Injuries are a crucial and often decisive factor in football, whatever the level and whenever the era. For Wales the long-term and continuing absence of a professional national league, which means there is only ever a paltry number (around 50 per generation) of professional footballers from which to select, always makes every injury assume great importance. We see this currently, for instance, with the grievous loss of midfield creativity, goal potential and sheer skill when Aaron Ramsey is missing (as he always seems to be – the curse of La Vecchia Signora?) What happened to Des Palmer is a classic example of the impact one individual’s injury can have on perennially under-manned Wales. The talented, sharp-shooting Swansea Town forward scored his hat-trick in a 4-1 win over East Germany at Ninian Park in 1957 in only his second appearance for Wales. See this for more on what turned out to be one of the most significant results in Welsh football history. Having won three Welsh caps, Palmer got a dream move to Liverpool in March 1959, one of the last signings of manager Phil Taylor (1917-2012) before the great Bill Shankly (1913-1981) took over in December 1959 – but he never played a first team match. In his first Liverpool game, a Central League reserve team fixture against Manchester City at Maine Road, he seriously damaged knee ligaments and cartilages and his promising football career came to a sudden halt. He never really recovered, never got the benefit of the Shankly magic, and never played for Wales again. An attempted comeback with Derby County in 1961 didn’t last long – the old knees couldn’t take it.
9 MEL CHARLES (1935-2016)
Big John’s kid brother Mel scored an amazing FOUR goals against Northern Ireland at Ninian Park in 1962. It was the 26th of his 31 Welsh appearances and a great way to announce his arrival as a Cardiff City player, having been signed by the Bluebirds from Arsenal only a month earlier. Although not in the same league as his brother – who was? – the adaptable utility player was a fine footballer who played at centre-half in all five of Wales’ games in the 1958 World Cup Finals in Sweden and was rated by none other than Pelé as the best defender in the tournament. He served Swansea Town well for seven seasons (233 League appearances/69 goals) before a big money move to Arsenal in 1959. Plagued with injuries, his three years at Highbury didn’t work out (60 games/26 goals). Nor did his stint at Cardiff City – his easy-going approach didn’t long survive the arrival of hard taskmaster Jimmy Scoular (1925-1998) in the Ninian hot-seat in 1964 – although it did feature a year in which he played with big brother for the first time and won a Welsh Cup medal alongside him in 1964 in a thrilling three-phase Final against Bangor City. After a 2-0 loss at Farrar Road and a 3-1 win at Ninian Park (the Final was two-legged between 1961 and 1985 and away goals didn’t count double – or Bangor would have lifted the Cup), Cardiff won the play-off 2-0 at the Racecourse. Enjoyable and fulfilling spells followed at Porthmadog and Haverfordwest County in what passed for the Welsh football system in the days before the 1992 creation of the Welsh pyramid. Post-football, Mel struggled financially as he got older – as nearly everyone in Wales did and still does; footballers were just normal people back then. His 2009 autobiography In the Shadow of a Giant, an evocative and amusing account of an eventful life, is required reading for anyone interested in Welsh football.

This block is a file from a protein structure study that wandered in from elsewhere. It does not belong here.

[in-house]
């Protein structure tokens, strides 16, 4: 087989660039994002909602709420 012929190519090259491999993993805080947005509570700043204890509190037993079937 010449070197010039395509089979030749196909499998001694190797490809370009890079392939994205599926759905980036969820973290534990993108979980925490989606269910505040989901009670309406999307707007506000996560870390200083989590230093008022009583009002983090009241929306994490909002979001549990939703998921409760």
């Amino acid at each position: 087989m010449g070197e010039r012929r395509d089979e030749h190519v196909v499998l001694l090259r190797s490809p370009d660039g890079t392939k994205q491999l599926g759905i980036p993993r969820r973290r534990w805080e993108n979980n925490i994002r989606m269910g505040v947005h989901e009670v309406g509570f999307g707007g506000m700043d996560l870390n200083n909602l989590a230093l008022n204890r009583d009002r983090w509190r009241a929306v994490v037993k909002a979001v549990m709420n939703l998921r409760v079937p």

10 CLIFF JONES (1935-)